Great Gatsby FanFiction Archive | FanFiction
Nick describes the elaborate parties (orchestra and everything) that Jay Gatsby throws He meets Jordan at the party, we're reminded she is a golfer, and everybody gossips about the They chat about having both been in the war ( WWI). Free summary and analysis of Chapter 4 in F. Scott Fitzgerald's The Great He also talks about the war and shows Nick a medal that says "Major Jay Gatsby. Jordan later tells Nick the story of how Gatsby and Daisy met in October, In The Great Gatsby Chapter 4, our narrator Nick gets a short private audience General von Hindenburg (a successful military commander in the war). and then let Gatsby come over also, “accidentally” meeting Daisy there. Jordan thinks maybe Gatsby expected Daisy to come to one of his parties.
The Great Gatsby Timeline
Meyer Wolfsheim [note 1] —a Jewish friend and mentor of Gatsby's, described as a gambler who fixed the World Series. Wolfsheim appears only twice in the novel, the second time refusing to attend Gatsby's funeral.
Oheka Castle was another North Shore inspiration for the novel's setting. Fitzgerald began planning his third novel in June but it was interrupted by production of his play, The Vegetablein the summer and fall. The town was used as the scene of The Great Gatsby.Gatsby and Daisy's Love
Some of it, however, resurfaced in the short story "Absolution. Fitzgerald wrote in his ledger, "Out of woods at last and starting novel. A little-known artist named Francis Cugat was commissioned to illustrate the book while Fitzgerald was in the midst of writing it.
Eckleburg  depicted on a faded commercial billboard near George Wilson's auto repair shopwhich Fitzgerald described as "blue and gigantic—their retinas [note 2] are one yard high.
They look out of no face, but instead, from a pair of enormous yellow spectacles which pass over a non-existent nose. He said he had liked the jacket and now he didn't like it. Trimalchio in West Egg,"  but was eventually persuaded that the reference was too obscure and that people would not be able to pronounce it. On March 19, Fitzgerald expressed intense enthusiasm for the title Under the Red, White and Blue, but it was at that stage too late to change. Another difference is that the argument between Tom Buchanan and Gatsby is more even,  although Daisy still returns to Tom.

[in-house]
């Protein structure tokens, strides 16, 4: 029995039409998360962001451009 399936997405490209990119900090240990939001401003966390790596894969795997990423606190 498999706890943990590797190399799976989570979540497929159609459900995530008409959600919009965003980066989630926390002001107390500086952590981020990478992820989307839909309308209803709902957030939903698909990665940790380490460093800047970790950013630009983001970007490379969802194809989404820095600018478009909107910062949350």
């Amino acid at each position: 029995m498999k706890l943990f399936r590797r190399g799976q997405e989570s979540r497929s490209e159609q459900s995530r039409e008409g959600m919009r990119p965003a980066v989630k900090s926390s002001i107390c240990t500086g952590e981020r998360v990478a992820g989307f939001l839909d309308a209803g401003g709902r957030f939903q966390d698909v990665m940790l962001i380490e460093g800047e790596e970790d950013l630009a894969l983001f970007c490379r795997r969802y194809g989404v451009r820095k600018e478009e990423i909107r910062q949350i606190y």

Themes[ edit ] Sarah Churchwell sees The Great Gatsby as a "cautionary tale of the decadent downside of the American dream. The book in stark relief through the narrator, Nick Carraway, observes that: Americans from the s to the 21st century have plenty of experience with changing economic and social circumstances.
As Gillespie states, "While the specific terms of the equation are always changing, it's easy to see echoes of Gatsby's basic conflict between established sources of economic and cultural power and upstarts in virtually all aspects of American society. InRoger Pearson published "Gatsby: He concludes that the American dream pursued by Gatsby "is, in reality, a nightmare," bringing nothing but discontent and disillusionment to those who chase it as they realize that it is unsustainable and ultimately unattainable.
In addition to exploring the trials and tribulations of achieving the great American dream during the Jazz Age, The Great Gatsby explores societal gender expectations as a theme, exemplifying in Daisy Buchanan's character the marginalization of women in the East Egg social class that Fitzgerald depicts.
As an upper-class white woman living in East Egg during this time period, Daisy must adhere to certain societal expectations, including but certainly not limited to actively filling the role of dutiful wife, mother, keeper of the house, and charming socialite. As the reader finds in the novel, many of Daisy's choices, ultimately culminating in the tragedy of the plot and misery for all those involved, can be at least partly attributed to her prescribed role as a "beautiful little fool" who is completely reliant on her husband for financial and societal security.
For instance, one could argue that Daisy's ultimate decision to remain with her husband despite her feelings for Gatsby can be attributed to the status, security, and comfort that her marriage to Tom Buchanan provides. Additionally, the theme of the female familial role within The Great Gatsby goes hand in hand with that of the ideal family unit associated with the great American dream—a dream that goes unrealized for Gatsby and Daisy in Fitzgerald's prose.
It has variously been interpreted as a symbol of Gatsby's longing for Daisy and, more broadly, of the American dream. Fitzgerald called Perkins on the day of publication to monitor reviews: EliotEdith Whartonand Willa Cather regarding the novel; however, this was private opinion, and Fitzgerald feverishly demanded the public recognition of reviewers and readers.
Generally the most effusive of the positive reviews was Edwin Clark of The New York Timeswho felt the novel was "A curious book, a mystical, glamourous [sic] story of today. Ford of the Los Angeles Times wrote, "[the novel] leaves the reader in a mood of chastened wonder," calling the book "a revelation of life" and "a work of art. His style fairly scintillates, and with a genuine brilliance; he writes surely and soundly.